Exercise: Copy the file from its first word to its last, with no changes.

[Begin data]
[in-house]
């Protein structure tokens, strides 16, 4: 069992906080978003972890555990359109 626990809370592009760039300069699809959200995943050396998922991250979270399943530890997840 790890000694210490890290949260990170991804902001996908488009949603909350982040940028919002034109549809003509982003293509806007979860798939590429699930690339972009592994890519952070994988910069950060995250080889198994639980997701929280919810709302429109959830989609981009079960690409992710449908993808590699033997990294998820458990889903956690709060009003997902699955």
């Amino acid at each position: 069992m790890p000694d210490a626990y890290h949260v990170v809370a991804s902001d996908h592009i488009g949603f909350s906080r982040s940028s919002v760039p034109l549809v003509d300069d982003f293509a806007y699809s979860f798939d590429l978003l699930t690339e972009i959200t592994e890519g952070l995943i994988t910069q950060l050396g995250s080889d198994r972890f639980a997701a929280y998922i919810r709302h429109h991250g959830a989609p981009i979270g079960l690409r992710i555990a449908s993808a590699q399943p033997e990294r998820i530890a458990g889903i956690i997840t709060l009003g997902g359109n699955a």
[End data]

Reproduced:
[in-house]
């Protein structure tokens, strides 16, 4: 069992906080978003972890555990359109 626990809370592009760039300069699809959200995943050396998922991250979270399943530890997840 790890000694210490890290949260990170991804902001996908488009949603909350982040940028919002034109549809003509982003293509806007979860798939590429699930690339972009592994890519952070994988910069950060995250080889198994639980997701929280919810709302429109959830989609981009079960690409992710449908993808590699033997990294998820458990889903956690709060009003997902699955």
């Amino acid at each position: 069992m790890p000694d210490a626990y890290h949260v990170v809370a991804s902001d996908h592009i488009g949603f909350s906080r982040s940028s919002v760039p034109l549809v003509d300069d982003f293509a806007y699809s979860f798939d590429l978003l699930t690339e972009i959200t592994e890519g952070l995943i994988t910069q950060l050396g995250s080889d198994r972890f639980a997701a929280y998922i919810r709302h429109h991250g959830a989609p981009i979270g079960l690409r992710i555990a449908s993808a590699q399943p033997e990294r998820i530890a458990g889903i956690i997840t709060l009003g997902g359109n699955a």